We all have been at the receiving end of sales emails. Most of them are bad. Sales reps who send them are like those insensitive and ignorant car drivers who put on the high beam lights in a narrow lane. They deserve a special place in the email hall of shame. Don't be like them.
Good sales emails are short, considerate & easy to understand. The best sales emails are the ones that pay it forward. A good sales email is the beginning of a relationship. It's the equivalent of an eye-contact and a smile at a networking event. You don't start extolling the virtues of your product, the moment someone smiles at you. You smile back. You shake hands and introduce. A very sophisticated and cultured rep in a conference might even offer a goodie even as he speaks with you. He'd make it memorable. You both will talk like peers. A good sales prospecting email is no different.
The 4-sentences rule Good sales emails are short. Don't make the reader scroll down. Show everything within the default view position when they open the email. Communicate whatever you have to, within 4 sentences. How is it possible? Well, we do that all the time. A good sales email is about the reader and what she has to gain from you. It has four parts. Part 1 - Salutation It's ok to use Hi. Some use Hello (though many find it cold). Dear is out of fashion. Is it a tad too casual for the first conversation? In fact, there are suggestions these days to completely drop the salutation. People are used to Facebook Messenger and Whatsapp. The conversation era is upon us. We're a generation of digital natives. Salutation is really a hangover from the physical mail era. Choose what works for you. Here's an example of an email that I recently received with no salutation.
Part 2 - Reference Reference is really like name-dropping. Tell the recipient how you know them. Well, I know that you don't know every recipient. But try telling the real reason. " I found you via LinkedIn. We don't quite know each other but I thought you'd be the best person in XXXX to talk about xxxxxx." What you accomplish by dropping a reason is that you are qualifying yourself as a person who has done some research and hence worthy of the recipient's attention. Part 3 - Hook Hook is the reason for your email. The hook is where you 'pay it forward. The hook is the reason you'll get a response. "I realize that you're a data science company that's into prospecting. So I put together a custom search for you and found all data scientists in your city." This is a brilliant hook and it pays forward handsomely. If your business is such that you can't offer something, at least start by sharing a white paper or a resource from elsewhere that's going to be really useful. Find a good hook; not an excuse. Part 4 - Ask Don't be shy to ask. You've given something already and it's ok to ask. When you ask, be specific. The purpose of the email is to not sell but move across the 'hill of unfamiliarity' and become friends. An ask is really a warm handshake and a call for a mutual promise to speak again. "If you've some time on Friday, I can bring my founder into a call. You guys can discuss some specific cases of how we found data scientists for companies in the sales prospecting space. Can I pencil in a 30-minute slot post 2 PM?"The Closure - Signature Keep your signature short. Don't stuff your signature with links, award badges, logos, etc. Link to your website and maybe a social channel, if that!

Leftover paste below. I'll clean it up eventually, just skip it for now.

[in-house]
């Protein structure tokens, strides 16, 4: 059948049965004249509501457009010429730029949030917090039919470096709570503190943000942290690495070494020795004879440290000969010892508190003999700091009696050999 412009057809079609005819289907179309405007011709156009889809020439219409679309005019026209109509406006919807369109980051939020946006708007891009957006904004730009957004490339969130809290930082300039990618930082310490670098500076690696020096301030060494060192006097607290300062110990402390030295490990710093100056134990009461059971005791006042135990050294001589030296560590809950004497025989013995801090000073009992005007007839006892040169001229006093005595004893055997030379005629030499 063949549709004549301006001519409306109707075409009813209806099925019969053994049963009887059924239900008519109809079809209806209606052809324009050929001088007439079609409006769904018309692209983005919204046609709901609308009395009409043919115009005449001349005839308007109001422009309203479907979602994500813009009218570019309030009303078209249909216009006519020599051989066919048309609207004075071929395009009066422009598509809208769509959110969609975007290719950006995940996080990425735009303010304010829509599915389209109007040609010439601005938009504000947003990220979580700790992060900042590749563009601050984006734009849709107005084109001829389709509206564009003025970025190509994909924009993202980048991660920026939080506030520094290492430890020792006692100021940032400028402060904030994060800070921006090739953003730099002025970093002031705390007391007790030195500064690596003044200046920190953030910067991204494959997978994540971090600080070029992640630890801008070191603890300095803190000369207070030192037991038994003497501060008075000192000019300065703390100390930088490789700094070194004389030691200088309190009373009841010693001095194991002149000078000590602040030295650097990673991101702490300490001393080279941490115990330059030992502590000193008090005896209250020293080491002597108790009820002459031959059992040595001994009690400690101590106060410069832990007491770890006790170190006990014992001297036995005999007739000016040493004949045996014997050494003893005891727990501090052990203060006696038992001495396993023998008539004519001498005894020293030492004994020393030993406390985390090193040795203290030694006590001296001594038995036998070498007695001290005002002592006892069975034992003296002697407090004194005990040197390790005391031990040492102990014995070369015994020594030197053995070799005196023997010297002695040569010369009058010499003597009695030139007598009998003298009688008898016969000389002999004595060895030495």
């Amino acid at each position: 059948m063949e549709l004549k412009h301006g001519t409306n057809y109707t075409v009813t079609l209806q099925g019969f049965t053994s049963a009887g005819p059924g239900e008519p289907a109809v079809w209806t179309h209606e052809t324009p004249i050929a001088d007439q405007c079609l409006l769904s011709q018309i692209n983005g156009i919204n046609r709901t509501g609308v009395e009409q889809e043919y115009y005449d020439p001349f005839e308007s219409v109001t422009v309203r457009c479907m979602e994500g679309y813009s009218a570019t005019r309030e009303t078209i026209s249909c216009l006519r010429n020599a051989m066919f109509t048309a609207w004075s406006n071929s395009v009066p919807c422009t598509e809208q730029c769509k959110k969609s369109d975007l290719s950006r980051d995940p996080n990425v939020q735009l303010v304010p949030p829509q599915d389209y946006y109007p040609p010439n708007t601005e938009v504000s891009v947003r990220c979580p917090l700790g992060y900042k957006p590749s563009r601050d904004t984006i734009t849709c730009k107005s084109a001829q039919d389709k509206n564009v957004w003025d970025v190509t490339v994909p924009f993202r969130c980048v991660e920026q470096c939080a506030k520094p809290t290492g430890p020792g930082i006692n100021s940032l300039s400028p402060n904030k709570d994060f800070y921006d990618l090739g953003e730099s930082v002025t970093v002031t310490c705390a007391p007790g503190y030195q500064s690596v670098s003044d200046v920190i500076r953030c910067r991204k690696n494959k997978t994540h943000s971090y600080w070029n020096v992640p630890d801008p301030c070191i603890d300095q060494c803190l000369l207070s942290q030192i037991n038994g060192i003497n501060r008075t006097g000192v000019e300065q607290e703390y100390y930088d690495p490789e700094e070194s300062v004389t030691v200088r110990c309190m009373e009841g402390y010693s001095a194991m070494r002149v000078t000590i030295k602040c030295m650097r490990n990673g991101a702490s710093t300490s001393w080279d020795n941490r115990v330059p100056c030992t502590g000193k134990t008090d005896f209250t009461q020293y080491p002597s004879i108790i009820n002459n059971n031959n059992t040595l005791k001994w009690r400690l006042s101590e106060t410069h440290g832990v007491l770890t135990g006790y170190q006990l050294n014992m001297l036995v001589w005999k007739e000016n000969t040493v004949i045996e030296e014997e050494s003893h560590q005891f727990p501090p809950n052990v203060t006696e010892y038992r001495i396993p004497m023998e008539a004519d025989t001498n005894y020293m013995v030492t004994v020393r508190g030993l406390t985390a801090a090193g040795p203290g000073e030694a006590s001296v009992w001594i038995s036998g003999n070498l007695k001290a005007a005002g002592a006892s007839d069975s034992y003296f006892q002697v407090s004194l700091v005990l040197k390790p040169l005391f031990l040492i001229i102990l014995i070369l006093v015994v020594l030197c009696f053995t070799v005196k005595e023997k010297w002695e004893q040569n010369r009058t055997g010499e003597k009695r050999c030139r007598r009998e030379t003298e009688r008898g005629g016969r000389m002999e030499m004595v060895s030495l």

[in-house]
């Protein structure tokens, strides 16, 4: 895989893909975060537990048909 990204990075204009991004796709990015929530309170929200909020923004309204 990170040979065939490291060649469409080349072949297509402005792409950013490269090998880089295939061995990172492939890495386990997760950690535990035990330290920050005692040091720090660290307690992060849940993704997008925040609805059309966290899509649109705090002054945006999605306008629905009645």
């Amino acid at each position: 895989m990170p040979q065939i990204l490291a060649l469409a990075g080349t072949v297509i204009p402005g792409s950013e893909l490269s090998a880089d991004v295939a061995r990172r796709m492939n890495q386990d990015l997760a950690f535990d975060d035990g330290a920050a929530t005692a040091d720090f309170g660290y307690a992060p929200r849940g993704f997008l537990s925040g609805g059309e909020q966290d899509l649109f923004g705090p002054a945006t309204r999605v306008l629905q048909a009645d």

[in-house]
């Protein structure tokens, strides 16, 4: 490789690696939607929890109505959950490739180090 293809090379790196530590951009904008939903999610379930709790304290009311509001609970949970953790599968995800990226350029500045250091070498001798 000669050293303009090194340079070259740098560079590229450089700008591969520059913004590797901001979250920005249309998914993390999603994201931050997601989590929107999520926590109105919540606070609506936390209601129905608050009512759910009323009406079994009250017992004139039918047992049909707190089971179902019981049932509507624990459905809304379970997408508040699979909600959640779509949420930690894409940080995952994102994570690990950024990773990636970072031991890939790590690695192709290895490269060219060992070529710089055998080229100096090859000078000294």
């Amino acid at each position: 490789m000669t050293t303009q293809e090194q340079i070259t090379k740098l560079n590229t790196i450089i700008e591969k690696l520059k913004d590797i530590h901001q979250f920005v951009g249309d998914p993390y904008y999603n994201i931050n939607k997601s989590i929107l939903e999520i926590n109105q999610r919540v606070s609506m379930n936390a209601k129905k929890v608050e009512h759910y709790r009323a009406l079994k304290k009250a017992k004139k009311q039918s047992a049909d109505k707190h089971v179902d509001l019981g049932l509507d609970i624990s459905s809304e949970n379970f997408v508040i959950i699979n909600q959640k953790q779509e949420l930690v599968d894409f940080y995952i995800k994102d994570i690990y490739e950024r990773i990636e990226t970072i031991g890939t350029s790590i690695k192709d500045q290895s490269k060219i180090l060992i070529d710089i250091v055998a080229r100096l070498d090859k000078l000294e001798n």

A good sales email is as much about what you leave out from it as you write in it.
If you like this, share it with your colleagues. If you leave your website URL and a short pitch, I'd be happy to weigh in with my comments. PS: I know I've not talked about the subject line. Expect another post on that topic, very soon!
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